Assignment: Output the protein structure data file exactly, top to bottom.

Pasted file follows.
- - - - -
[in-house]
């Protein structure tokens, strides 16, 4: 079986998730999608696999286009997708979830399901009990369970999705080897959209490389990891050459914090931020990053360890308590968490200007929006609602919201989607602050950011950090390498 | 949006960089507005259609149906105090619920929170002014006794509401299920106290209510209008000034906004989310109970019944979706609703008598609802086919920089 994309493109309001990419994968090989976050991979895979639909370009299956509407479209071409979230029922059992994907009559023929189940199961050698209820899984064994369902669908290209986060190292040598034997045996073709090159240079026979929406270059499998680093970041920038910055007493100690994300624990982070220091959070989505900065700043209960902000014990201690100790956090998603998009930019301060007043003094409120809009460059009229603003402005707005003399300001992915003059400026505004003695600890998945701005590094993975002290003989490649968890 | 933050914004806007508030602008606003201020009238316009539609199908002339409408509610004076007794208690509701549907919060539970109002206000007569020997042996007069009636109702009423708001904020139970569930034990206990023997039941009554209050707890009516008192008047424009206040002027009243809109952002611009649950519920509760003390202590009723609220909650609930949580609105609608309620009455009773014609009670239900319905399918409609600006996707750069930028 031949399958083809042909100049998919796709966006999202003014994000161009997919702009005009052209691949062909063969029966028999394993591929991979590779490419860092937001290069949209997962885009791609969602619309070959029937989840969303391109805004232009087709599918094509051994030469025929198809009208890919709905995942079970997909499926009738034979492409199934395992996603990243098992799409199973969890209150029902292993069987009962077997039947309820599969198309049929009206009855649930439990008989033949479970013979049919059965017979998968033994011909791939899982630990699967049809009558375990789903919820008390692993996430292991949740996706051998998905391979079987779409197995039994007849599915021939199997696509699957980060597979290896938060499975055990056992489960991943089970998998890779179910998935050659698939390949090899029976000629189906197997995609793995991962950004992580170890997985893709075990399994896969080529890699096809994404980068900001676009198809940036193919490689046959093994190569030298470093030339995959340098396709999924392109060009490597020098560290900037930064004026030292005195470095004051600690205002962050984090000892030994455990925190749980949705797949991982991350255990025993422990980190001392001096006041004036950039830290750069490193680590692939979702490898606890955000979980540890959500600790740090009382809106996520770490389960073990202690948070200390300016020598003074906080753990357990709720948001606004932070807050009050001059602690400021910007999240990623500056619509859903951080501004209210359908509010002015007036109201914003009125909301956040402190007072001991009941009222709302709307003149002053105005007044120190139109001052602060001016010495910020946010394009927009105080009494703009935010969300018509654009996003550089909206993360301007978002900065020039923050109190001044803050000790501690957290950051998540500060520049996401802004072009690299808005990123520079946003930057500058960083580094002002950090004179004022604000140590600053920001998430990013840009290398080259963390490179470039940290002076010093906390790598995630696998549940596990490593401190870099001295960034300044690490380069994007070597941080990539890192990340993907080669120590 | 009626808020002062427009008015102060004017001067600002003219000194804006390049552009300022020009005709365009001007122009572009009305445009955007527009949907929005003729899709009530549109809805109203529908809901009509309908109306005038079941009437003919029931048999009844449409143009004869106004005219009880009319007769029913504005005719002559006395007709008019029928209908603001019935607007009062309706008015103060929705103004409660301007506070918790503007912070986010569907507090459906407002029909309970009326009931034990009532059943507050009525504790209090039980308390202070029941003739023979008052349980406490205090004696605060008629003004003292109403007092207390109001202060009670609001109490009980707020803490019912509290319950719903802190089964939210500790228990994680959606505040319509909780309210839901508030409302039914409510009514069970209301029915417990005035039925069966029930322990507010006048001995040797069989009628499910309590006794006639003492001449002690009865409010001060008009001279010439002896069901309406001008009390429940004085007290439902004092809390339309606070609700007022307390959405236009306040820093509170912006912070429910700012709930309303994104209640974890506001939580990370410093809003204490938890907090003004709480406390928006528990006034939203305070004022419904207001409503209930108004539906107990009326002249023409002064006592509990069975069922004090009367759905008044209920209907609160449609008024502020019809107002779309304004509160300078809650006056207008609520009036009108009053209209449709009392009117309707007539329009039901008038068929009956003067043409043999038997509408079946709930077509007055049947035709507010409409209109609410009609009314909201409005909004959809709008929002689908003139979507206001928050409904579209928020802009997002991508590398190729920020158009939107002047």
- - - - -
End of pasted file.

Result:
[in-house]
């Protein structure tokens, strides 16, 4: 079986998730999608696999286009997708979830399901009990369970999705080897959209490389990891050459914090931020990053360890308590968490200007929006609602919201989607602050950011950090390498 | 949006960089507005259609149906105090619920929170002014006794509401299920106290209510209008000034906004989310109970019944979706609703008598609802086919920089 994309493109309001990419994968090989976050991979895979639909370009299956509407479209071409979230029922059992994907009559023929189940199961050698209820899984064994369902669908290209986060190292040598034997045996073709090159240079026979929406270059499998680093970041920038910055007493100690994300624990982070220091959070989505900065700043209960902000014990201690100790956090998603998009930019301060007043003094409120809009460059009229603003402005707005003399300001992915003059400026505004003695600890998945701005590094993975002290003989490649968890 | 933050914004806007508030602008606003201020009238316009539609199908002339409408509610004076007794208690509701549907919060539970109002206000007569020997042996007069009636109702009423708001904020139970569930034990206990023997039941009554209050707890009516008192008047424009206040002027009243809109952002611009649950519920509760003390202590009723609220909650609930949580609105609608309620009455009773014609009670239900319905399918409609600006996707750069930028 031949399958083809042909100049998919796709966006999202003014994000161009997919702009005009052209691949062909063969029966028999394993591929991979590779490419860092937001290069949209997962885009791609969602619309070959029937989840969303391109805004232009087709599918094509051994030469025929198809009208890919709905995942079970997909499926009738034979492409199934395992996603990243098992799409199973969890209150029902292993069987009962077997039947309820599969198309049929009206009855649930439990008989033949479970013979049919059965017979998968033994011909791939899982630990699967049809009558375990789903919820008390692993996430292991949740996706051998998905391979079987779409197995039994007849599915021939199997696509699957980060597979290896938060499975055990056992489960991943089970998998890779179910998935050659698939390949090899029976000629189906197997995609793995991962950004992580170890997985893709075990399994896969080529890699096809994404980068900001676009198809940036193919490689046959093994190569030298470093030339995959340098396709999924392109060009490597020098560290900037930064004026030292005195470095004051600690205002962050984090000892030994455990925190749980949705797949991982991350255990025993422990980190001392001096006041004036950039830290750069490193680590692939979702490898606890955000979980540890959500600790740090009382809106996520770490389960073990202690948070200390300016020598003074906080753990357990709720948001606004932070807050009050001059602690400021910007999240990623500056619509859903951080501004209210359908509010002015007036109201914003009125909301956040402190007072001991009941009222709302709307003149002053105005007044120190139109001052602060001016010495910020946010394009927009105080009494703009935010969300018509654009996003550089909206993360301007978002900065020039923050109190001044803050000790501690957290950051998540500060520049996401802004072009690299808005990123520079946003930057500058960083580094002002950090004179004022604000140590600053920001998430990013840009290398080259963390490179470039940290002076010093906390790598995630696998549940596990490593401190870099001295960034300044690490380069994007070597941080990539890192990340993907080669120590 | 009626808020002062427009008015102060004017001067600002003219000194804006390049552009300022020009005709365009001007122009572009009305445009955007527009949907929005003729899709009530549109809805109203529908809901009509309908109306005038079941009437003919029931048999009844449409143009004869106004005219009880009319007769029913504005005719002559006395007709008019029928209908603001019935607007009062309706008015103060929705103004409660301007506070918790503007912070986010569907507090459906407002029909309970009326009931034990009532059943507050009525504790209090039980308390202070029941003739023979008052349980406490205090004696605060008629003004003292109403007092207390109001202060009670609001109490009980707020803490019912509290319950719903802190089964939210500790228990994680959606505040319509909780309210839901508030409302039914409510009514069970209301029915417990005035039925069966029930322990507010006048001995040797069989009628499910309590006794006639003492001449002690009865409010001060008009001279010439002896069901309406001008009390429940004085007290439902004092809390339309606070609700007022307390959405236009306040820093509170912006912070429910700012709930309303994104209640974890506001939580990370410093809003204490938890907090003004709480406390928006528990006034939203305070004022419904207001409503209930108004539906107990009326002249023409002064006592509990069975069922004090009367759905008044209920209907609160449609008024502020019809107002779309304004509160300078809650006056207008609520009036009108009053209209449709009392009117309707007539329009039901008038068929009956003067043409043999038997509408079946709930077509007055049947035709507010409409209109609410009609009314909201409005909004959809709008929002689908003139979507206001928050409904579209928020802009997002991508590398190729920020158009939107002047």